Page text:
Gunter Wagner, Peter F. Stadler, DOI: SFI-WP 03-02-011
Epigenetic vs. Genetic, a Story of the Evolution of the Germline, Michael
Lachmann, Guy Sella, DOI: SFI-WP 03-02-012
Multinomial Choice with Social Interactions, William A. Brock, Steven N.
Durlauf, DOI: SFI-WP 03-02-013
Complexity and Empirical Economics, Steven N. Durlauf, DOI: SFI-WP 03-02-014
The Topology of the Possible, Walter Fontana, DOI: SFI-WP 03-03-017
Perspective: Evolution and Detection of Genetic Robustness, J. Arjan G.M.
de Visser, et al., DOI: SFI-WP 03-03-016
Towards a Unity of the Human Behavioral Sciences, Herbert Gintis, DOI:
SFI-WP 03-02-015
Communication and Coordination, John H. Miller, Scott Moser, DOI: SFI-WP
Groups, Social Influences and Inequality: A Memberships Theory Perspective
on Poverty Traps, Steven N. Durlauf, DOI: SFI-WP 03-03-020
Contributed by Carlos Gershenson
Science News Online (also available in Audible format)
Original Kin: Six-Legged Bugs May Have Evolved Twice, Insects may have
evolved independently from other six-legged land bugs and may be more
closely related to crustaceans than to their fellow so-called hexapods.
No Rest For The Waking: Brain Cells For Alertness Fire Without Cues, The
brain cells that keep people awake fire spontaneously and continuously on
their own, suggesting that sleep depends on signals from other brain
regions that quiet these neurons.
A Tale Of The Tapeworm: Parasite Ploy Suggests Drug-Delivery Tactic, A
chemical used by tapeworms to slow intestinal pulsations may help people
absorb drugs more efficiently.
Techno Crow: Do Birds Build Up Better Tool Designs?, Researchers surveying
tool use by New Caledonian crows propose that the birds may be the first
animals besides people shown to ratchet up the sophistication of their
technology by sharing design improvements.
More Than A Kick, Nicotine ramps up activity throughout the body, making
the drug a suspect in many tobacco-related ailments.
Discovery Of Bitter-Taste Gene Is Sweet, Scientists have found that
variations in a gene explain why people differ in their ability to taste
Ants Lurk For Bees, But Bees See Ambush, A tropical ant has perfected the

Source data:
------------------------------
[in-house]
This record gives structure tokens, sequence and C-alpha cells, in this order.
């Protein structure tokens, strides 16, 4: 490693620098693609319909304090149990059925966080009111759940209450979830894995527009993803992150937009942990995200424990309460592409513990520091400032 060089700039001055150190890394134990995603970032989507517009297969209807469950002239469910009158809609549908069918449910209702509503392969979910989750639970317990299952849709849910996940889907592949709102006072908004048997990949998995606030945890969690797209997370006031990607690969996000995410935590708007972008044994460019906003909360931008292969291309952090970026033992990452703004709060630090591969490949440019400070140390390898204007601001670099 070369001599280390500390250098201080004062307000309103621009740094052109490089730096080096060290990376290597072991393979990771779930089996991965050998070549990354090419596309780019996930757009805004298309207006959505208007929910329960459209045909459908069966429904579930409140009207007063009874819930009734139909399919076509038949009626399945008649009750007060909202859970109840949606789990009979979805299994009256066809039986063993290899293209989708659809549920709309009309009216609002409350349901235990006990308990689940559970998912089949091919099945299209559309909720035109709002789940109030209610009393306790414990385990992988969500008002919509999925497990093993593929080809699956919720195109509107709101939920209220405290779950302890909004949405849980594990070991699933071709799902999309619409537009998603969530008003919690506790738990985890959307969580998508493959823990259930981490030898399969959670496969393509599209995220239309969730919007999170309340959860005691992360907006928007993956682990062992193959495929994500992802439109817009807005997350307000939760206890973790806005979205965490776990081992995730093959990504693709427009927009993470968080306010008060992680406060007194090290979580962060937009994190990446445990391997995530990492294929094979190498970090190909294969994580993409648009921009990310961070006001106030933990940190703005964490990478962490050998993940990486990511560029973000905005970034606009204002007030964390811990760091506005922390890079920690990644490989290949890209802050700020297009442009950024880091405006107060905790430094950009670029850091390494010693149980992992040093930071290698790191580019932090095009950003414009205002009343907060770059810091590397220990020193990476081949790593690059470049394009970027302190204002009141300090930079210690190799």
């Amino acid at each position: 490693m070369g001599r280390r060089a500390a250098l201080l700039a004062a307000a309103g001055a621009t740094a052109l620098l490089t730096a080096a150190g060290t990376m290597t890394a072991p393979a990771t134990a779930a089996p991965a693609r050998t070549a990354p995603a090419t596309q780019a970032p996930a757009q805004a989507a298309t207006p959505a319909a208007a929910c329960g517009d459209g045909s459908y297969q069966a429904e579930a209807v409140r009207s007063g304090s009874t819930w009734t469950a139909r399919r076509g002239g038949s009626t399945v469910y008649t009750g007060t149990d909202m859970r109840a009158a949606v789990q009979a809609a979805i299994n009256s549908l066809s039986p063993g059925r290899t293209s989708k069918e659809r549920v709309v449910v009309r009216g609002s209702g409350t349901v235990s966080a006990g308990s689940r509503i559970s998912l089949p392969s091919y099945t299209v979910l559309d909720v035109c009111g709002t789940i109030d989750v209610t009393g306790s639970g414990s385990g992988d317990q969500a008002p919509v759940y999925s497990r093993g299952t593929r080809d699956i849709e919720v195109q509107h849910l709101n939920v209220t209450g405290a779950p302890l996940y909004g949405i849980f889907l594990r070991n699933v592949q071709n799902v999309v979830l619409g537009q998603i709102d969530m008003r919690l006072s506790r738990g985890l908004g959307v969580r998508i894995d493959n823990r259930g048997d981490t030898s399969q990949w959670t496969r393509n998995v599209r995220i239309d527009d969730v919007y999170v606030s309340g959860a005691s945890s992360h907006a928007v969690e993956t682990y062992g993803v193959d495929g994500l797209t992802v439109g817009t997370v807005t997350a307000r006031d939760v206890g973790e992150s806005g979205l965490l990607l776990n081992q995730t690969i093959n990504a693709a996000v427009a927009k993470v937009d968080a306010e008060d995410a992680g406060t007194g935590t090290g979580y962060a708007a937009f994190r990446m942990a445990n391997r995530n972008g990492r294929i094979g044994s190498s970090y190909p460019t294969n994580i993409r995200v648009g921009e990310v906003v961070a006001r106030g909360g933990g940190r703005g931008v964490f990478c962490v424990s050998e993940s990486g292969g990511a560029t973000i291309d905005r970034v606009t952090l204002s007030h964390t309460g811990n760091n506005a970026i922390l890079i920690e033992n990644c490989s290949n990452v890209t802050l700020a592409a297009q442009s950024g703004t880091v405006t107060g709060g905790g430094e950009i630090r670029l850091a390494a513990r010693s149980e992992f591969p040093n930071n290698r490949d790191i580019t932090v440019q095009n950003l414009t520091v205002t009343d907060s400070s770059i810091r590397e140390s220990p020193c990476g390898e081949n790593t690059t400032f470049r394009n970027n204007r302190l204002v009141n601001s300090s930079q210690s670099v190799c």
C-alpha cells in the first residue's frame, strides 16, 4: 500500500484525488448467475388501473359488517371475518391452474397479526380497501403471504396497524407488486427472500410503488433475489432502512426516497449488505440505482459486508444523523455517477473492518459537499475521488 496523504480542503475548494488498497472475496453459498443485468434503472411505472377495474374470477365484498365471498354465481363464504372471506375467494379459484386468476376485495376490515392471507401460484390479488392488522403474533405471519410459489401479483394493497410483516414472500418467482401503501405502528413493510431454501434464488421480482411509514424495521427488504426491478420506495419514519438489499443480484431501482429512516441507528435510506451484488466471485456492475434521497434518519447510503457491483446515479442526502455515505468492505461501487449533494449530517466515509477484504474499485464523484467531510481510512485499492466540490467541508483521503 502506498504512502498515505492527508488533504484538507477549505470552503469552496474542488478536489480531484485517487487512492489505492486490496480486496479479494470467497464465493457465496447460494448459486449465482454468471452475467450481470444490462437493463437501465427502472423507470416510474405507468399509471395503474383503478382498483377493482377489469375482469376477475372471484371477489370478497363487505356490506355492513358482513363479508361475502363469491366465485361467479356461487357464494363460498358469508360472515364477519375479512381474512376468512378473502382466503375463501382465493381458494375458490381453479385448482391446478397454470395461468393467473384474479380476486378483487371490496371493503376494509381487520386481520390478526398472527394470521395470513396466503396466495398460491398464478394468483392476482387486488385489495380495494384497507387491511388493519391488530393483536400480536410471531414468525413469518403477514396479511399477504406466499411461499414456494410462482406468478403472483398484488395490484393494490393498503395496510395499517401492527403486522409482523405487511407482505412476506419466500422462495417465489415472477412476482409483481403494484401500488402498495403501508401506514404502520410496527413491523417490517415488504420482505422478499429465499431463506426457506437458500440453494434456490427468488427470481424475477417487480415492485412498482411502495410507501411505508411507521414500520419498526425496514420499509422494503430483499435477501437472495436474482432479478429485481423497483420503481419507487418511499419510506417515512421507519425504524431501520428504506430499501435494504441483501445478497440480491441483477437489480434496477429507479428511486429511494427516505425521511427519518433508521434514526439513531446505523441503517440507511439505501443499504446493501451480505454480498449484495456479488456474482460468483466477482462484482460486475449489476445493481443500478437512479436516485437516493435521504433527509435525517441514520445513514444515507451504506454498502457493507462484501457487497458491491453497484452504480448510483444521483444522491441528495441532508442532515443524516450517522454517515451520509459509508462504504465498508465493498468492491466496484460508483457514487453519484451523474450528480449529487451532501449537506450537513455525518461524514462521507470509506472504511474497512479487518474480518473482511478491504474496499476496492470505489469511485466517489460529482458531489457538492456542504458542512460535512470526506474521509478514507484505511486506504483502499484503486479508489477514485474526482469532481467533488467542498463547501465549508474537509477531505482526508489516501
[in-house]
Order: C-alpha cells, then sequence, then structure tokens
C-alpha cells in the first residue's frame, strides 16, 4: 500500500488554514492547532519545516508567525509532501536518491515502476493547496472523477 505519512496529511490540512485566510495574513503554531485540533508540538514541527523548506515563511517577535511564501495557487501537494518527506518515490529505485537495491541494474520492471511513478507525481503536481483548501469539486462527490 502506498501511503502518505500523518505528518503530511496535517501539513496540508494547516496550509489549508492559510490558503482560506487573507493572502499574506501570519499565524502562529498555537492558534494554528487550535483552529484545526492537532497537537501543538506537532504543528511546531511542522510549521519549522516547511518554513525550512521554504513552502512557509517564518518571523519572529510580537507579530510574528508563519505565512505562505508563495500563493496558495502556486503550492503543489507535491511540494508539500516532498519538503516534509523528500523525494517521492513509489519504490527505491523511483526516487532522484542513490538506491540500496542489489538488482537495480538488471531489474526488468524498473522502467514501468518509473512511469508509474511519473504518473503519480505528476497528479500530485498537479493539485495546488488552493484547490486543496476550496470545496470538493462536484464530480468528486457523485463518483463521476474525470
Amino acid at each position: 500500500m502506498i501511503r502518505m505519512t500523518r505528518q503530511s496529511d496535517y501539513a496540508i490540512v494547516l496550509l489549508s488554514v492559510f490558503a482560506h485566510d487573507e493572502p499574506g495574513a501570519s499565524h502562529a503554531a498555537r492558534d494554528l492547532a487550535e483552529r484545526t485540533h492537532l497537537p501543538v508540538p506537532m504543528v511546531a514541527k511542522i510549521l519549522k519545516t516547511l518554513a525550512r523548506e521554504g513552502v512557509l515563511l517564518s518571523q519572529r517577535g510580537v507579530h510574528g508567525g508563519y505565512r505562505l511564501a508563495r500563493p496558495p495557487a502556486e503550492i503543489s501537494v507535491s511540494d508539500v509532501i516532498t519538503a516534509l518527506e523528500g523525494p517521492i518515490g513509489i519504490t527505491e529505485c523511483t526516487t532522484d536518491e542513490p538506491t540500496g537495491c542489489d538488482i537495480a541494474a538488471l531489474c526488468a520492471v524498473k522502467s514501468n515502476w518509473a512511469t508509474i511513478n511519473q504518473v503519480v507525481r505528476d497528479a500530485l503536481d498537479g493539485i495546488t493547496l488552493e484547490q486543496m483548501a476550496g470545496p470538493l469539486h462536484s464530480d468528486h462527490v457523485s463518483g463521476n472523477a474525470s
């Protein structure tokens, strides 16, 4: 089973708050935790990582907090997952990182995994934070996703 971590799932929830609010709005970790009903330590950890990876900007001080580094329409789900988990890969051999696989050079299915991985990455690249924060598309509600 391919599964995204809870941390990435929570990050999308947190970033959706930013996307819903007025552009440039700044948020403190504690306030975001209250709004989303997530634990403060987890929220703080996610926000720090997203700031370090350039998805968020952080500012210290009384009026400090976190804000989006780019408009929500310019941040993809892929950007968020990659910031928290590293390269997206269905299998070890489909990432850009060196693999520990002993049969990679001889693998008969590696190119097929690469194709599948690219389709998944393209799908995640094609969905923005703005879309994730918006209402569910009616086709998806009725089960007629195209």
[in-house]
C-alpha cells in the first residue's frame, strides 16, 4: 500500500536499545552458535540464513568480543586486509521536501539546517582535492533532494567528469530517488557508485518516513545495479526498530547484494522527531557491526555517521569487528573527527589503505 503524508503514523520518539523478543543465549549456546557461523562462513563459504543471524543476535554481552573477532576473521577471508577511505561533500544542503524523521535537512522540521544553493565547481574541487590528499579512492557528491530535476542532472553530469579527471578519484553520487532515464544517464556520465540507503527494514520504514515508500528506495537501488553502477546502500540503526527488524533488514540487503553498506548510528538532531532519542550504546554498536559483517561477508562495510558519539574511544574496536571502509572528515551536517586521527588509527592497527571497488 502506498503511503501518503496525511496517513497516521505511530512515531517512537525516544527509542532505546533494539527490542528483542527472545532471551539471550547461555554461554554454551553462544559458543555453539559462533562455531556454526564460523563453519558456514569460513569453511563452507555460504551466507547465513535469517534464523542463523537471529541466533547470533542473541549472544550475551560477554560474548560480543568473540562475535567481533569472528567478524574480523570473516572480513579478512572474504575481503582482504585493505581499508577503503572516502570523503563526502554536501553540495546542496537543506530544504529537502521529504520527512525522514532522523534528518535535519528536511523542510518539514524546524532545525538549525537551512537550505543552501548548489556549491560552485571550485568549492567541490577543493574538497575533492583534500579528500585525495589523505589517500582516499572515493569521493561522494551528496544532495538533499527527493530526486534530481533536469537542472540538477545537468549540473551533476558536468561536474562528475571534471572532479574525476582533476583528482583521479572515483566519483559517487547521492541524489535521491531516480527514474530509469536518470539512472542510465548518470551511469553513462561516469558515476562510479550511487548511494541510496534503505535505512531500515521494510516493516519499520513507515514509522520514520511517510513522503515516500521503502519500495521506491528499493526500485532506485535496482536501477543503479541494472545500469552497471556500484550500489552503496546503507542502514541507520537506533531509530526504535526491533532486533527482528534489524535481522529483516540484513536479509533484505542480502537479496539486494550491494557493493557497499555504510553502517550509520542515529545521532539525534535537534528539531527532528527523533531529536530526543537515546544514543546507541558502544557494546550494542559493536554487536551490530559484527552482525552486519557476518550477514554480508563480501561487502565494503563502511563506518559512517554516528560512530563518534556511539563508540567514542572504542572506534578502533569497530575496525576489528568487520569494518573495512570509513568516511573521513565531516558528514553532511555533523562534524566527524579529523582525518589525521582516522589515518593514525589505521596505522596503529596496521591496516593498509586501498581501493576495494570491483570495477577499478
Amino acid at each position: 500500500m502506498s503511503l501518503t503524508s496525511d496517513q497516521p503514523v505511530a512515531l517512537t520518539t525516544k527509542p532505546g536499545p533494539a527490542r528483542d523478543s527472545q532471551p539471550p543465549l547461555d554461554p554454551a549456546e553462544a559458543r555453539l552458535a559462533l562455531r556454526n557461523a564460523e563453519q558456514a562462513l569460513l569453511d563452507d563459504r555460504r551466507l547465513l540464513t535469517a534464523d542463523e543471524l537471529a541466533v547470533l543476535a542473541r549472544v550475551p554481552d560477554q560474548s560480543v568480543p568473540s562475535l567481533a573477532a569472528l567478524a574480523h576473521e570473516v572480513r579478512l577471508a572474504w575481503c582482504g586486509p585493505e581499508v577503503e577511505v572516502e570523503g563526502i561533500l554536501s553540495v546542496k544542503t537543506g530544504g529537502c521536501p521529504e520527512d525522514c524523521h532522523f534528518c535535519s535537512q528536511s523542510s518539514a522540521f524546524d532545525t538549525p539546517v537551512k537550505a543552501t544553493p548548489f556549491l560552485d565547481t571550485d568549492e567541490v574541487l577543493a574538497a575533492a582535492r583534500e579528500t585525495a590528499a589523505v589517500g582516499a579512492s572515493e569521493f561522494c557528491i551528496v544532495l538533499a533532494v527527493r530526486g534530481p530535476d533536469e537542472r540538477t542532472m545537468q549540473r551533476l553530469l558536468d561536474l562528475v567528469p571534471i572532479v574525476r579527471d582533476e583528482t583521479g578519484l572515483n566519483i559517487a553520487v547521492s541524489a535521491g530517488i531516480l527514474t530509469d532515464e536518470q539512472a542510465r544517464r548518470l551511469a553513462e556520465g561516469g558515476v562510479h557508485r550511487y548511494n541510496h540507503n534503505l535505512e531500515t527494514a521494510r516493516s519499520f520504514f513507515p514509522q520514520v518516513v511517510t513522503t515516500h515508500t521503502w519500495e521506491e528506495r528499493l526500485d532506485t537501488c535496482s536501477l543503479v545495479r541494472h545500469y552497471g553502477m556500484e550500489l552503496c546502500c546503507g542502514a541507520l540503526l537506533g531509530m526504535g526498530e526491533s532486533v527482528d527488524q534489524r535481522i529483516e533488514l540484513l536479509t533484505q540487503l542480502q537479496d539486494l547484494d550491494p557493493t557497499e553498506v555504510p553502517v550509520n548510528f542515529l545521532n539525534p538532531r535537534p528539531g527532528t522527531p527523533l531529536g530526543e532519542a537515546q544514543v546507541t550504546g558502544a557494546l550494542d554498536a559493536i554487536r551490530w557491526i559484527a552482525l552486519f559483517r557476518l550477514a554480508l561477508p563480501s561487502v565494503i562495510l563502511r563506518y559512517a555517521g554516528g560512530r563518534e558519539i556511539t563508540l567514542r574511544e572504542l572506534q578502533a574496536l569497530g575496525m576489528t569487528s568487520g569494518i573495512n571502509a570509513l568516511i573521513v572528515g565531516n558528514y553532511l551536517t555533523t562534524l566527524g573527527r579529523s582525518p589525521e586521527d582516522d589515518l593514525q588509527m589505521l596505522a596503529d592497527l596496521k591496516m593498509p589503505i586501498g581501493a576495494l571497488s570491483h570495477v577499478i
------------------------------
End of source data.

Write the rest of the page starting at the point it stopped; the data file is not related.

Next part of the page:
un-antlike behavior of hunting by ambush, but its prey, a sweat bee, has
developed some tricks of its own.
Was T. Rex Just A Big Freeloader?, A new study suggests that an ecosystem
like today's African savanna could provide sufficient carrion to nourish a
scavenger the size of a Tyrannosaurus rex.
Age-Related Differences In Brain Activation During Emotional Face
Processing, F. M. Gunning-Dixon, R. C. Gur, A. C. Perkins, L. Schroeder, T.
Turner, B. I. Turetsky, R. M. Chan, J. W. Loughead, D. C. Alsop, J.
Maldjian & R. E. Gur, Neurobiol. of Aging, Vol. 24, Issue 2, pp:285-295,
Mar.-Apr. 2003, doi:10.1016/S0197-4580(02)00099-4
Facial Nerve Axotomy In Aged And Young Adult Rats: Analysis Of The Glial
Response, S. D. Hurley & P. D. Coleman, Neurobiol. of Aging, Vol. 24, Issue
2, pp:511-518, Mar.-Apr. 2003, doi:10.1016/S0197-4580(02)00097-0
Variability In Memory Performance In Aged Healthy Individuals: An fMRI
Study, G. Gron, D. Bittner, B. Schmitz, A. P. Wunderlich, R. Tomczakc & M.
W. Riepe, Neurobiol. of Aging, Vol. 24, Issue 2, pp:453-462, Mar.-Apr.
2003, doi:10.1016/S0197-4580(02)00128-8
 From Individual Control To Majority Rule: Extending Transactional Models
Of Reproductive Skew In Animal Societies, H. K. Reeve & R. L. Jeanne, Proc.
Biol. Sc. & Alphagalileo, 2003/03/24
The Limits To Cost-Free Signalling Of Need Between Relatives, B. O. Brilot
& R. A. Johnstone, Proc. Biol. Sc. & Alphagalileo, 2003/03/24
How Immigration Is Improving The UK Labour Market, A. Hinds, Alphagalileo,
Age-related Changes In The Brain's White Matter Affect Cognitive Function
In Old Age, ScienceDaily, 2003/03/24
Inspired By Nature, Cornell Chemist Finds Way To Make biodegradable Plastic
That Imitates Bacteria, ScienceDaily, 2003/03/24
OHSU Researchers Discover New Brain Region Involved In Alcoholism,
ScienceDaily, 2003/03/26
Surprise! Lightning Has Big Effect On Atmospheric Chemistry, ScienceDaily,
A Neuro-socio-cognitive Model of Self-awareness with an Emphasis on Inner
Speech, Morin, Alain, 2002, CogPrints
Visuo-vestibular Interaction in the Reconstruction of Travelled
Trajectories., Bertin, R.J.V., Berthoz, A., 2002, CogPrints
Towards Modelling The Internet Topology - The Interactive Growth Model, Shi
Zhou, Raul J. Mondragon, 2003-03-26, arXiv
Expansion Exponents for Nonequilibrium Systems, V. I. Yukalov, 2003-03-19,
Towards a Theory of Consciousness: Proposal for the Resolution of the
Homunculus Fallacy with Predictions, Andras Lorincz, Gabor Szirtes,
2003-03-21, arXiv
Non-Linear Biological Responses To Disturbance: Consequences On Population
Dynamics, J. Laakso, V. Kaitala & E. Ranta, Ecol. Modelling, Vol. 162,
Issues 1-2, pp: 247-258, 2003/04/15, doi:10.1016/S0304-3800(02)00385-X
On-Line Emission And Economic Load Dispatch Using Adaptive Hopfield Neural
Network, S. Balakrishnan, P. S. Kannan, C. Aravindan & P. Subathra, Appl.
Soft Comp., Vol. 2, Issue 4, pp:297-305, Feb. 2003,
Intelligent Optimal Control With Dynamic Neural Networks, Y. Becerikli, A.
F. Konar & T. Samad, Neural Networks, Vol. 16, Issue 2, pp:251-259,
2003/02/14, doi:10.1016/S0893-6080(02)00232-0
On Motion Detection Through A Multi-Layer Neural Network Architecture, A.
F. Caballero, J. Mira, M. A. Fernandez & A. E. Delgado, Neural Networks,
Vol. 16, Issue 2, pp:205-222, 2003/02/14, doi:10.1016/S0893-6080(02)00233-2
Isotropic Sequence Order Learning, B. Porr, F. Worgotter, Neural